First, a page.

What Surprised 'Star Trek' Star Michelle Hurd About Patrick Stewart

Despite being No. 1 on the call sheet, the actor found that the 'Picard' leading man enjoyed blending into an ensemble: "There's no weird hierarchy."
Trae Patton/CBS
'Star Trek: Picard'

[This story contains spoilers for Star Trek: Picard, season one, episode four]

The importance of being in Star Trek is not lost on actor Michelle Hurd. 

As Jean-Luc Picard's estranged colleague and friend, Raffi, arguably Star Trek: Picard's most breakout character, Hurd both inherits and carries on the franchise's rich legacy of servicing audiences as a diverse and inclusive show — a tradition that started more than 50 years ago with Nichelle Nichols' portrayal of Uhura on The Original Series. The weight of this, along with acting alongside Patrick Stewart as he reprises his most iconic role after almost 20 years, is one she was both aware of and more than ready to take on. 

"I think I didn't realize how important all this was until I got the job," Hurd tells The Hollywood Reporter. "Then I kind of had this flashback to my childhood, of my father having us sit around and watch Star Trek."

Hurd, who is biracial, stressed that viewing the series with her father, Hugh Hurd, who is a black actor, was more than just escapist viewing for her and her family. "It was really important [to my dad] that we see ourselves represented in the arts. So literally, when I got the job, I was like: 'Oh my god — Uhura was literally involved in the first biracial kiss ever on television. The first woman of color, in a position of power, on a TV show like this. So when you think about the stories that were told [on The Original Series], using aliens and sci-fi to tell stories with themes like inclusion and immigration, I absolutely acknowledge and own my role in it. I'm so excited about it."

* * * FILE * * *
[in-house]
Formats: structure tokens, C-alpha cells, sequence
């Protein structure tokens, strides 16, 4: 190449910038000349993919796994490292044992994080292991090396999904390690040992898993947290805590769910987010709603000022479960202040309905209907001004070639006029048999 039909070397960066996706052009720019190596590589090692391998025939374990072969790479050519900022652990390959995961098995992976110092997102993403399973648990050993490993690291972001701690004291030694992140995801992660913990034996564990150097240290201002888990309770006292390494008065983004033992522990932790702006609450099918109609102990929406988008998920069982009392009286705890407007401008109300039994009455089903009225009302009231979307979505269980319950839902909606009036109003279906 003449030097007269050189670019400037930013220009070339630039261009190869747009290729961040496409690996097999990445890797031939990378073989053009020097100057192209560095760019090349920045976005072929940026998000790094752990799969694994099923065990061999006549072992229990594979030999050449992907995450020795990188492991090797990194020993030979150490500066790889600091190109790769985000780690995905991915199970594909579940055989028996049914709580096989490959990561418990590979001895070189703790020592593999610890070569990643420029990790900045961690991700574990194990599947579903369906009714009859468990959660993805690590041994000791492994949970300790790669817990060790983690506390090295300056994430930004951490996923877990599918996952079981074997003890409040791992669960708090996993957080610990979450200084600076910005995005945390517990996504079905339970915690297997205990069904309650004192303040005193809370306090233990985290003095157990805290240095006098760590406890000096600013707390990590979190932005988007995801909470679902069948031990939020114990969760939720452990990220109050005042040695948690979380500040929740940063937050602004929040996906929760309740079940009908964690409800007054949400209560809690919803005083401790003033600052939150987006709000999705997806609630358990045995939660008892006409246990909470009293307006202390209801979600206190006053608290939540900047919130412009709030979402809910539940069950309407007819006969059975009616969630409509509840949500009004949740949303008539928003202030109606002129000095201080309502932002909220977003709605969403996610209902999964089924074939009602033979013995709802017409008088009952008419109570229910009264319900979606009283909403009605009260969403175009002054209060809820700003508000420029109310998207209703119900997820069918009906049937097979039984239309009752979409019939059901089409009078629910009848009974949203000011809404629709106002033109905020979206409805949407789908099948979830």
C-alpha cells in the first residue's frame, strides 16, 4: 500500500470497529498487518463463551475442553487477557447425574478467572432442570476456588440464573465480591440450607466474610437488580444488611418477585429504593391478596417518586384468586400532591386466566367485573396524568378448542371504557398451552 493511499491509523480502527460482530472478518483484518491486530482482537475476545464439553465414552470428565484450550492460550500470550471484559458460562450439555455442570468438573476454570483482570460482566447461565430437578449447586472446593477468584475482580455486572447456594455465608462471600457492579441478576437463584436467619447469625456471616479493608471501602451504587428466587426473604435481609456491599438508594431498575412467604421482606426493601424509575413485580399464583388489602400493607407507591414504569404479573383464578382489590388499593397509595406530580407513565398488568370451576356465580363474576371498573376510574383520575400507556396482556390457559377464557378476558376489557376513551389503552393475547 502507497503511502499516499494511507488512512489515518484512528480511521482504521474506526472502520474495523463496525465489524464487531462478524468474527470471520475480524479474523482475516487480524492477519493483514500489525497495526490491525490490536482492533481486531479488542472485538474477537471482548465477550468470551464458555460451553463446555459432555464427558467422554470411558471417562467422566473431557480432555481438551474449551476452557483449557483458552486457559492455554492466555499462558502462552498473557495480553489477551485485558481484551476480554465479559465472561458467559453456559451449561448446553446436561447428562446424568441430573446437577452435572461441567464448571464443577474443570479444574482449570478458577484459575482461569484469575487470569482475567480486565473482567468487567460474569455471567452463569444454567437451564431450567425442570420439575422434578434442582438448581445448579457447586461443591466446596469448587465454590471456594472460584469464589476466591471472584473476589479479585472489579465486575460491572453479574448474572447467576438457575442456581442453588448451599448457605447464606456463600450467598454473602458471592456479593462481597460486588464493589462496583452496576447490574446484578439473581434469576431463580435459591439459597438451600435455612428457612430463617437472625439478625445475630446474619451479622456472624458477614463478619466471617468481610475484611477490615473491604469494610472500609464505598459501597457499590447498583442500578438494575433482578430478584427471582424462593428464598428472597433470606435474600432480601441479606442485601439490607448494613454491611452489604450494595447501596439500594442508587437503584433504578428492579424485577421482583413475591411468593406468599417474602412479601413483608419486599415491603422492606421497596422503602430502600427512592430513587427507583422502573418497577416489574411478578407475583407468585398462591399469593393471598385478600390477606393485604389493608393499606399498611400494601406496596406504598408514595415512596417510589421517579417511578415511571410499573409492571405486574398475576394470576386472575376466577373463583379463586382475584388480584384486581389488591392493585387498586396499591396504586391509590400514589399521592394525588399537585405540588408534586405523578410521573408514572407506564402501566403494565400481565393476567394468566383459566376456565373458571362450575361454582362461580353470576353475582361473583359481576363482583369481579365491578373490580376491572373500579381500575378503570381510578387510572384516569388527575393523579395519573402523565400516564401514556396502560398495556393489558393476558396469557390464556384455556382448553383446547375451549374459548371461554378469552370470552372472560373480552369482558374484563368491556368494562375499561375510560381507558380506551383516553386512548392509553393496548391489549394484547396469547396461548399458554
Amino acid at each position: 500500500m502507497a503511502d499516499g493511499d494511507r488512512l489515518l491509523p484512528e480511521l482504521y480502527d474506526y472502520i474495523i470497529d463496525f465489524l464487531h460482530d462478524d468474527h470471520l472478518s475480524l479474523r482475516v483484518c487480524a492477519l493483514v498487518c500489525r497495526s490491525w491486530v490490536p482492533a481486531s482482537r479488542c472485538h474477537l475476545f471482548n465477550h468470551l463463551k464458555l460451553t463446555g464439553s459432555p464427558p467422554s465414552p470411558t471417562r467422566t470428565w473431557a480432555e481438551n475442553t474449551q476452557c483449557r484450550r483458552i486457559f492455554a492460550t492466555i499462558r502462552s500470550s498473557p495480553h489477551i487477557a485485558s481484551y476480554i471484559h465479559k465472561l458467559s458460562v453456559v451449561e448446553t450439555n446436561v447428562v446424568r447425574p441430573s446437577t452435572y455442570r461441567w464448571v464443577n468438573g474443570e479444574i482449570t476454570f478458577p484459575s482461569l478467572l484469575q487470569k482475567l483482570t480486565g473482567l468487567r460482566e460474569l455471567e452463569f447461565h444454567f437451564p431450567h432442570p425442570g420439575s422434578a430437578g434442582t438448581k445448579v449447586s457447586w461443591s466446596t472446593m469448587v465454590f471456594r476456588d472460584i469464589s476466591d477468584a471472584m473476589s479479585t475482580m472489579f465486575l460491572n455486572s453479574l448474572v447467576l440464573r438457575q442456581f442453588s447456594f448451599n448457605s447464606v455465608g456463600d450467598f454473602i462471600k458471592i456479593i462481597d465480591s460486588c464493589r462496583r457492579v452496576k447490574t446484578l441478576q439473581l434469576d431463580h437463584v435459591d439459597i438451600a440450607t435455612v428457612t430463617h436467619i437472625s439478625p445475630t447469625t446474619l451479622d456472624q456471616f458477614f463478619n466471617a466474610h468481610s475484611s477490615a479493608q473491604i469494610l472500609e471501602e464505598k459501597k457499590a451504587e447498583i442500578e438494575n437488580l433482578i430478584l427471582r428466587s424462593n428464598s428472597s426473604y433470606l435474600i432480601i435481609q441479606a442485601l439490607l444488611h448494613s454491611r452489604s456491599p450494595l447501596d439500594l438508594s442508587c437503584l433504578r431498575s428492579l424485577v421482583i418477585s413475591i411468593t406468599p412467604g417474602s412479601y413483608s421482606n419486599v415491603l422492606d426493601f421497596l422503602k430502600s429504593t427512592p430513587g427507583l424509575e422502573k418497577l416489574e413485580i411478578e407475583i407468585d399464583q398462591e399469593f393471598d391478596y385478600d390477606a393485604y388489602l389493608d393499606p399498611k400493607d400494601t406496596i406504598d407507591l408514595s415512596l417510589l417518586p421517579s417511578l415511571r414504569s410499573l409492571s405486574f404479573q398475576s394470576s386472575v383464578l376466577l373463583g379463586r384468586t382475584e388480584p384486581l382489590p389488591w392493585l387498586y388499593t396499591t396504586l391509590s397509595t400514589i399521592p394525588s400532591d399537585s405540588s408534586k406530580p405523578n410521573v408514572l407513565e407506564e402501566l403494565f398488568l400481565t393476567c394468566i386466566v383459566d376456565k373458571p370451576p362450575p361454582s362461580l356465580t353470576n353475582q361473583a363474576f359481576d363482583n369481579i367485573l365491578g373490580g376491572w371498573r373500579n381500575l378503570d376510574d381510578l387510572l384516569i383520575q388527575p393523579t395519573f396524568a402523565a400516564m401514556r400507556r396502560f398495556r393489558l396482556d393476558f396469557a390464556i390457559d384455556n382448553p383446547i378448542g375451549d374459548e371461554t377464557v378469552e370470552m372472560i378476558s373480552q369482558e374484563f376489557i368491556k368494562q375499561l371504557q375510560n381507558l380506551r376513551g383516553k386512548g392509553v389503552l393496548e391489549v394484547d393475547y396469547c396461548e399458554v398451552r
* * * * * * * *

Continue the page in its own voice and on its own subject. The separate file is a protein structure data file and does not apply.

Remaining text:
That excitement carried over into her first appearance opposite Stewart, who, like Hurd, is playing a character who is no longer in Starfleet and struggling to re-enter parts of that life. That experience, Hurd explains, provided a commonality for the two actors that helped fuel their on-set dynamic. 

"Like Patrick, Picard, too, has grown in the time he has been offscreen. Both actor and character have been affected by what's happening in the real world, and in the one of Star Trek," Hurd says. "Patrick is impacted by that, and I just adore working with him."

Despite being No. 1 on the call sheet, and all that implies, Hurd insists that was, refreshingly, not the case. 

"Every day, it's like actor Christmas," Hurd says. "As soon as you are working with him, he is your scene partner. Your ensemble member; he's just right there, acting with you. There's no weird hierarchy there because, I mean, he's Patrick Stewart. But, no, he believes in the ensemble. Loves the ensemble, and that includes the crew as well. First on the call sheet sets the tone, and he is spoiling the younger actors because what they get to see is 'our leader' being kind. And generous and mindful."

Whatever the future holds for Raffi, Hurd appreciates that she gets to play a character outside what's expected from audiences when it comes to being a Starfleet officer. "I really like this character because she's not perfect, even though she worked for an organization that, on the surface, appears to be. She's struggling — she's haunted, she has vices. But I love that. She's really trying to do the right thing.

She adds with a laugh: She's vaping through it! I mean, I feel like we all need to be doing these days, just sayin'."

"But not only am I a woman of color," Hurd continues, "but I can tell that story about all of us who have struggled similarly. Who have some demons. And, in doing so, show that — not all of us are bad people. We're all out here trying to do our best. We're all human beings, with stories worth telling."

Raffi's story continues to be told with new episodes of Star Trek: Picard streaming Thursdays on CBS All Access.